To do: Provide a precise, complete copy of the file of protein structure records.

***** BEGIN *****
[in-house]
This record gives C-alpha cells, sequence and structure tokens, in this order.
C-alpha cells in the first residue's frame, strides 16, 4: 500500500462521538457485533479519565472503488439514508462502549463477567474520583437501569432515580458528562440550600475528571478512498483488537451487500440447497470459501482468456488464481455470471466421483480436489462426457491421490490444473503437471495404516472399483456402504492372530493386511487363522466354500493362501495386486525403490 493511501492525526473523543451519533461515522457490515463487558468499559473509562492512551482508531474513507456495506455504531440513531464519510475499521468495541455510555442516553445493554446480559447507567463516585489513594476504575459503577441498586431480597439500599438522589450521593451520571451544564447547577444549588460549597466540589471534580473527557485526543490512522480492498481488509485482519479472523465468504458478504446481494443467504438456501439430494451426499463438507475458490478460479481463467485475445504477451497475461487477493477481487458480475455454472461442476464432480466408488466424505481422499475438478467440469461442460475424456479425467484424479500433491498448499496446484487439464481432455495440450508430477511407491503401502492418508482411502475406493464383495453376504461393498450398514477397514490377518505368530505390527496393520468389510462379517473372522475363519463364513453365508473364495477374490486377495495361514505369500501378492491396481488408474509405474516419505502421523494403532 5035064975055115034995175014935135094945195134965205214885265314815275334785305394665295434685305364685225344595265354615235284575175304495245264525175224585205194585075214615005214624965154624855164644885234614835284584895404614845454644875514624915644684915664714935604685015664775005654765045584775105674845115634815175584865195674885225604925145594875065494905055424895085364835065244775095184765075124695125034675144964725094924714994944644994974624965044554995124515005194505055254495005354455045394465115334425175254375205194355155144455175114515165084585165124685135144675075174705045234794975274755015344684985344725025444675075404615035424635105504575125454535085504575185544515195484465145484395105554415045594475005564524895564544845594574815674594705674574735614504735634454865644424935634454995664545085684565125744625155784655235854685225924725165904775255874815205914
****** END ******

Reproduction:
[in-house]
This record gives C-alpha cells, sequence and structure tokens, in this order.
C-alpha cells in the first residue's frame, strides 16, 4: 500500500462521538457485533479519565472503488439514508462502549463477567474520583437501569432515580458528562440550600475528571478512498483488537451487500440447497470459501482468456488464481455470471466421483480436489462426457491421490490444473503437471495404516472399483456402504492372530493386511487363522466354500493362501495386486525403490 493511501492525526473523543451519533461515522457490515463487558468499559473509562492512551482508531474513507456495506455504531440513531464519510475499521468495541455510555442516553445493554446480559447507567463516585489513594476504575459503577441498586431480597439500599438522589450521593451520571451544564447547577444549588460549597466540589471534580473527557485526543490512522480492498481488509485482519479472523465468504458478504446481494443467504438456501439430494451426499463438507475458490478460479481463467485475445504477451497475461487477493477481487458480475455454472461442476464432480466408488466424505481422499475438478467440469461442460475424456479425467484424479500433491498448499496446484487439464481432455495440450508430477511407491503401502492418508482411502475406493464383495453376504461393498450398514477397514490377518505368530505390527496393520468389510462379517473372522475363519463364513453365508473364495477374490486377495495361514505369500501378492491396481488408474509405474516419505502421523494403532 5035064975055115034995175014935135094945195134965205214885265314815275334785305394665295434685305364685225344595265354615235284575175304495245264525175224585205194585075214615005214624965154624855164644885234614835284584895404614845454644875514624915644684915664714935604685015664775005654765045584775105674845115634815175584865195674885225604925145594875065494905055424895085364835065244775095184765075124695125034675144964725094924714994944644994974624965044554995124515005194505055254495005354455045394465115334425175254375205194355155144455175114515165084585165124685135144675075174705045234794975274755015344684985344725025444675075404615035424635105504575125454535085504575185544515195484465145484395105554415045594475005564524895564544845594574815674594705674574735614504735634454865644424935634454995664545085684565125744625155784655235854685225924725165904775255874815205914